Study Probes Deep Brain Stimulation Failures
Study Shows Procedure Offers Benefits, but Some Complications Preventable
WebMD News Archive
June 13, 2005 - A new report about
failures shows complications from the
procedure may be avoidable.
The report in the Archives of Neurology does not dismiss deep brain
stimulation, an FDA-approved treatment for essential tremor, and uncontrolled muscle
movement (dystonia). In fact, the doctors who wrote the report say "deep
brain stimulation offers dramatic benefits for appropriate candidates."
They also caution that the 41 cases they describe don't represent everyone
who gets deep brain stimulation. However, the complications experienced by
those patients were "potentially preventable," write the University of
Florida's Michael Okun, MD, and colleagues.
In deep brain stimulation, electrical pulses are delivered by electrodes
that are placed inside the brain. The electrodes are connected by wires to a
type of pacemaker that is implanted under the skin of the chest.
The 41 patients described in the report came to the University of Florida
Movement Disorders Center or Beth Israel Movement Disorders Center citing
disappointment with deep brain stimulation. The decision to use deep brain
stimulation and the devices' implantation happened elsewhere.
Issues included electrodes that weren't placed in the best spot, dead
batteries, and improperly programmed devices.
What's more, five patients didn't have one of the three conditions approved
for deep brain stimulation treatment, even though nearly three out of four had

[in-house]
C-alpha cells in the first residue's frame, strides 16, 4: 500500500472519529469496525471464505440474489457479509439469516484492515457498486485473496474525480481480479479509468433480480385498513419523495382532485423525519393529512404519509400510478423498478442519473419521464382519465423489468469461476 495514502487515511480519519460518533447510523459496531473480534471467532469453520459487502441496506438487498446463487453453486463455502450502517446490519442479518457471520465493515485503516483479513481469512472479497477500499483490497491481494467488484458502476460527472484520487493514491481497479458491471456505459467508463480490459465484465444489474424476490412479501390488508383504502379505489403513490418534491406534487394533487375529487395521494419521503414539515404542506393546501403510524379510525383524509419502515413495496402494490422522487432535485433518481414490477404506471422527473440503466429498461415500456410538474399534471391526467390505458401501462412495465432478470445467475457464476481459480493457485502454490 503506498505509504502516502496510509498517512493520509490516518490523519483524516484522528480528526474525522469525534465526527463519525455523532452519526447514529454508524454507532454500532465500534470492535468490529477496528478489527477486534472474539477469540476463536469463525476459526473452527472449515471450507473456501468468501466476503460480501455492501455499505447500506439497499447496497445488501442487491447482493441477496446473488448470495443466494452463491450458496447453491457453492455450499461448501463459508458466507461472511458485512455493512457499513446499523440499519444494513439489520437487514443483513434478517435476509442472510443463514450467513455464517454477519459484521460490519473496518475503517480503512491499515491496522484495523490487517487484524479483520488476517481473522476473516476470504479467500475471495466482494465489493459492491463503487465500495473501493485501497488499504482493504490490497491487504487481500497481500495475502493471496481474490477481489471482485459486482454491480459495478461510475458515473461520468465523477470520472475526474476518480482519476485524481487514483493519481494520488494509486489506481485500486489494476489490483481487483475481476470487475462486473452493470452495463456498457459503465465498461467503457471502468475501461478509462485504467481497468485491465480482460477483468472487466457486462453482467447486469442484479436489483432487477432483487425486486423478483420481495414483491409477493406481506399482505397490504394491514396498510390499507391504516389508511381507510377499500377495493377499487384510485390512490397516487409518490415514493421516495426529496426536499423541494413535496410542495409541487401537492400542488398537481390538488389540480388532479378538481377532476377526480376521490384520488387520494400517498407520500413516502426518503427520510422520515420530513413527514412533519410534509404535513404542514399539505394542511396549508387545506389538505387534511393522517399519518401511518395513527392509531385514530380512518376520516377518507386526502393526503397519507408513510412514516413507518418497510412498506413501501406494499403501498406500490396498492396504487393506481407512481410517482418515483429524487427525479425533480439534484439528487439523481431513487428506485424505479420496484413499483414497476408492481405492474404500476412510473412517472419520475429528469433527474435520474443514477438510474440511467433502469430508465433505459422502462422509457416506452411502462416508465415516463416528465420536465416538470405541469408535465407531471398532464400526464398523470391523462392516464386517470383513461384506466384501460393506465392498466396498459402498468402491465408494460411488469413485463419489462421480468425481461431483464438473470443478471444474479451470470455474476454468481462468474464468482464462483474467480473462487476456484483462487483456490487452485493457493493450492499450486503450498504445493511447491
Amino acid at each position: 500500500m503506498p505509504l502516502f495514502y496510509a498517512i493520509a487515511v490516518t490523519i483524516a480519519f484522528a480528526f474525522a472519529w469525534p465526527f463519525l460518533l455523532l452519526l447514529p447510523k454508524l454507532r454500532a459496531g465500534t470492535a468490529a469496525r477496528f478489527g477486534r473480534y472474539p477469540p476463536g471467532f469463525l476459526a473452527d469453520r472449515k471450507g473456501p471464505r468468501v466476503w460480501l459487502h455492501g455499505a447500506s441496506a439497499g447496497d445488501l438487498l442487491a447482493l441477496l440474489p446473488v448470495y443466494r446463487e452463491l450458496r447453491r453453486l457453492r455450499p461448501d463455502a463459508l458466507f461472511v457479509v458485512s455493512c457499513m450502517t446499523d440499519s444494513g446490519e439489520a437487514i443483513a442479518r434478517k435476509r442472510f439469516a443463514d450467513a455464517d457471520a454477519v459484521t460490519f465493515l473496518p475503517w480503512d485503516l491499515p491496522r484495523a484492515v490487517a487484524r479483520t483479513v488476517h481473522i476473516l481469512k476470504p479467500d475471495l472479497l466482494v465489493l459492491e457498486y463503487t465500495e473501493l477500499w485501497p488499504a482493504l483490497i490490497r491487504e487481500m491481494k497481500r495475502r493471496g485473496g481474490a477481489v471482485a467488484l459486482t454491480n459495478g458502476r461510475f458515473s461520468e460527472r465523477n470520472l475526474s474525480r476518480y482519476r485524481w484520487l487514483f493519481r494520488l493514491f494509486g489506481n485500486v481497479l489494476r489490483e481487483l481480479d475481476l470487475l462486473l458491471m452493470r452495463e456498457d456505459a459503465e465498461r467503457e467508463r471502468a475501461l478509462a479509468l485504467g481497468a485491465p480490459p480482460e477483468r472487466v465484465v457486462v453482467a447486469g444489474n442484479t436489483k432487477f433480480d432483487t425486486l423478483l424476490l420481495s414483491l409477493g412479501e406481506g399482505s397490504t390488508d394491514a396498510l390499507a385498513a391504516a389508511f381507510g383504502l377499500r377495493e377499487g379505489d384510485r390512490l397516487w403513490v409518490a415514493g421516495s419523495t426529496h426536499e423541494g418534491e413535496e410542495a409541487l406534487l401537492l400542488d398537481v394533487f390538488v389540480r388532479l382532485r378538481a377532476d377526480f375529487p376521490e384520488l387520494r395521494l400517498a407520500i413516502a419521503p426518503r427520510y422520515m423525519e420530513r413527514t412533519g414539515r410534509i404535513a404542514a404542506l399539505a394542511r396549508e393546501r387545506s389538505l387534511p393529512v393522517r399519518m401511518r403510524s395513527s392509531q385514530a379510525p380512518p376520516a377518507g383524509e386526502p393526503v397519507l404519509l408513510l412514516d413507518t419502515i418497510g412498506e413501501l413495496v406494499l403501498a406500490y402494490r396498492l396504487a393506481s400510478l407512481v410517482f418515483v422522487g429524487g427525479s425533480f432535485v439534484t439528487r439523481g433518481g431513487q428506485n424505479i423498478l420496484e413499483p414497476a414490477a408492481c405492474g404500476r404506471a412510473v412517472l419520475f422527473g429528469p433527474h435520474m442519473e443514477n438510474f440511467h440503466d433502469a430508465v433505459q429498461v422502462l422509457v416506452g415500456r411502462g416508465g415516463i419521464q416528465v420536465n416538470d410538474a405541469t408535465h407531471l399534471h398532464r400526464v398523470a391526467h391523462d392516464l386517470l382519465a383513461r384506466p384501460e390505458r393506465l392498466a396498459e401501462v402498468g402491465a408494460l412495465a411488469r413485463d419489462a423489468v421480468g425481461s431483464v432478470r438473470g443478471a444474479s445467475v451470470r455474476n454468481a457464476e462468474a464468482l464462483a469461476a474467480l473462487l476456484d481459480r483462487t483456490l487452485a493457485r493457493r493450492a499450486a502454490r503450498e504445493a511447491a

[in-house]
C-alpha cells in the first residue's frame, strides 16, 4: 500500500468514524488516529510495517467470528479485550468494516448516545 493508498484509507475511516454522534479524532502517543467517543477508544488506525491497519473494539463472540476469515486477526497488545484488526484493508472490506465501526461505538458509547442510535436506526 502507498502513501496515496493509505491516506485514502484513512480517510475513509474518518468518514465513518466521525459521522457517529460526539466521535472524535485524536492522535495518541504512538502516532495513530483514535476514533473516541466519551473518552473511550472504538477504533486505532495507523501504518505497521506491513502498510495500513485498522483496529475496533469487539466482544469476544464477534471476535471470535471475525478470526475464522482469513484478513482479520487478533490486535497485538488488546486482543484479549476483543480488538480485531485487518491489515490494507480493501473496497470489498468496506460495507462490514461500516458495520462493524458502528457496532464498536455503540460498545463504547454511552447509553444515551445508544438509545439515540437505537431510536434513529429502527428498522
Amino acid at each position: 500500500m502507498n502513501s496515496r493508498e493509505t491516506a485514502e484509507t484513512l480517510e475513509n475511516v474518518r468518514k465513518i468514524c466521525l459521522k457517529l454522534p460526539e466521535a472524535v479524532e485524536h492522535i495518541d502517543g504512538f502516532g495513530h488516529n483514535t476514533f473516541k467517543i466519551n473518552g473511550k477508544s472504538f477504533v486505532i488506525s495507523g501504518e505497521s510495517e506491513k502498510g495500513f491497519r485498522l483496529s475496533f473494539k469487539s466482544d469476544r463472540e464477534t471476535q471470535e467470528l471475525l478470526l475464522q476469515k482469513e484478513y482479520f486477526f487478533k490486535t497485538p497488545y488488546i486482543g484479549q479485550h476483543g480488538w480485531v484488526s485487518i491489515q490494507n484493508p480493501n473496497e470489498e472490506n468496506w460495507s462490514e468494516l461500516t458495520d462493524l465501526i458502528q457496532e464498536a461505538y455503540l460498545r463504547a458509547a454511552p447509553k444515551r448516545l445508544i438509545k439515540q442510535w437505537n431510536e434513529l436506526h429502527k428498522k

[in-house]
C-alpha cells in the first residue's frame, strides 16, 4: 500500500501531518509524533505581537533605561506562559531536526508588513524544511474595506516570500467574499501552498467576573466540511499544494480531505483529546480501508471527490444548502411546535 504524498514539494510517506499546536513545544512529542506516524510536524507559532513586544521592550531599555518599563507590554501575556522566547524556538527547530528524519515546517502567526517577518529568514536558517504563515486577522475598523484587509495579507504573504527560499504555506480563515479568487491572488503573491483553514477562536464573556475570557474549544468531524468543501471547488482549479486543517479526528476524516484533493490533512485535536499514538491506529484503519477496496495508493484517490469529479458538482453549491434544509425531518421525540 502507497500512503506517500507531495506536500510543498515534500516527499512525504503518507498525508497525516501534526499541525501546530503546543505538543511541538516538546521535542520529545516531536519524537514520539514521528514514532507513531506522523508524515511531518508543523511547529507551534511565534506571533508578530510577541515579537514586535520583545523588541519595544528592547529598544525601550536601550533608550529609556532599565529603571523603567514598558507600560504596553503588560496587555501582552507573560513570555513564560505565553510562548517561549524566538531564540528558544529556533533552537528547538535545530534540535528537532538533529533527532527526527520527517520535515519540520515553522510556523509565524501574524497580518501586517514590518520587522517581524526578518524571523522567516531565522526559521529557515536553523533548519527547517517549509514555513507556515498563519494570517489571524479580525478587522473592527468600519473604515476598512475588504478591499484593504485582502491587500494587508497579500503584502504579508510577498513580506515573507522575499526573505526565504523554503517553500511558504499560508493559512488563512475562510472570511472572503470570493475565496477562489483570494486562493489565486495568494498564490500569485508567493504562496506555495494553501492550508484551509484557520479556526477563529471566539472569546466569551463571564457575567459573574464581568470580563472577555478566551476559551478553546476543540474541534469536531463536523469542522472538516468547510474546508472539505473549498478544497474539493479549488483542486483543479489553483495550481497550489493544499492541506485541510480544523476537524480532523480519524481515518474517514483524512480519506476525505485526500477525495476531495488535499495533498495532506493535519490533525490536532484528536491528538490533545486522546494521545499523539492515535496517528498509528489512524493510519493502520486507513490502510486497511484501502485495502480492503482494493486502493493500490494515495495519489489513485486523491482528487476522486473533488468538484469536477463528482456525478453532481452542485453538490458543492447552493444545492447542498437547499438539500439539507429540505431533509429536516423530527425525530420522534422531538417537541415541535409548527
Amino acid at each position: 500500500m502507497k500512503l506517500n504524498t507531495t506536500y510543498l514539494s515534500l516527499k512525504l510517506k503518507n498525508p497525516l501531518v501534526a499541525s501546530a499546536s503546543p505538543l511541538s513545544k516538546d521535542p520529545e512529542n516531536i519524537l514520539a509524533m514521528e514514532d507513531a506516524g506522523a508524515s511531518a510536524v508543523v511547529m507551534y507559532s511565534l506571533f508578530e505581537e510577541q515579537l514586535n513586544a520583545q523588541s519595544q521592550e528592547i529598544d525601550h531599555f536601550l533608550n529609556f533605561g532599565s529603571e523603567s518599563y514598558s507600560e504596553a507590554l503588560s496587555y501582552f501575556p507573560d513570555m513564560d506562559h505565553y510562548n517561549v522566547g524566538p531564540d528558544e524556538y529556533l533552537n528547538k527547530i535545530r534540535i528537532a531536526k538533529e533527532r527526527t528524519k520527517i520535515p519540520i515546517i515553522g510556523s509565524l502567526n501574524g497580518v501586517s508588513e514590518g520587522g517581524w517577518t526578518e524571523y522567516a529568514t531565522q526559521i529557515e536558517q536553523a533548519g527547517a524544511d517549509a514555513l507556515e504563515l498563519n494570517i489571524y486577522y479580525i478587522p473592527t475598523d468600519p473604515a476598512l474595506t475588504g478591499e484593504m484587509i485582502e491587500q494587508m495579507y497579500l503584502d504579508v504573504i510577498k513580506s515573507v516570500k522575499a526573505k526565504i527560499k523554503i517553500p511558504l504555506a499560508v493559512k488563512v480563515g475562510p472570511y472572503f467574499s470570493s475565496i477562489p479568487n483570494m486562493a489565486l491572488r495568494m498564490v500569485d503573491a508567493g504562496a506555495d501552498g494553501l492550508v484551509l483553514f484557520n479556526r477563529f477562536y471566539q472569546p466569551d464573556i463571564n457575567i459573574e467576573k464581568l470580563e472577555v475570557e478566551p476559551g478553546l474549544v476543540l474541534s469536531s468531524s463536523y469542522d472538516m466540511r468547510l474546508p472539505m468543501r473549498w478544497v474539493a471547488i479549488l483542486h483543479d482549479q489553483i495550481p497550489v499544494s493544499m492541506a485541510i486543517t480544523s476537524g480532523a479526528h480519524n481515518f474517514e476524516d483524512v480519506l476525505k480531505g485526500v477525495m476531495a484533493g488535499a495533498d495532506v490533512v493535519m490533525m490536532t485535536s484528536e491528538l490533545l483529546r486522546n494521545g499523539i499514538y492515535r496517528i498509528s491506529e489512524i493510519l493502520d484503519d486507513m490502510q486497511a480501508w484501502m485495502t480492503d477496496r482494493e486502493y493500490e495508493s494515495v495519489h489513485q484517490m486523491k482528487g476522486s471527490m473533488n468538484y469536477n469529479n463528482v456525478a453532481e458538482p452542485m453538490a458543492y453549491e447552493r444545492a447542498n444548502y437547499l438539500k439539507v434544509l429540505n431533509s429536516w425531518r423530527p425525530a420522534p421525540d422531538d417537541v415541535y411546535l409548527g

been evaluated by a movement-disorders neurologist before the procedure.
More Than Half Improved
Ultimately, about half (51%) of the patients had "good" outcomes,
after appropriate interventions. Another 15% improved modestly, while 34% had
"persistently poor outcomes despite maximal intervention," says the
Some cases involved tweaking the medications that the patients were taking.
"Patients with movement disorders, with and without deep brain stimulation,
require frequent medical adjustments," say Okun and colleagues.
There has been a surge in the number of centers offering deep brain
stimulation since the FDA approved the procedure, according to the report.
However, there currently is no standard screening for deep brain stimulation
surgery, and even the best screening isn't perfect, says the report.
Ideally, a multispecialty team would coordinate treatment -- monitoring
medications and following up with the surgeon, say Okun and colleagues. They
note that implanting centers are becoming more experienced.
"We are hopeful that this experience, along with ongoing efforts to
educate deep brain stimulation practitioners regarding effective practices,
will result in global improvement in the outcomes of deep brain stimulation
surgery," they write.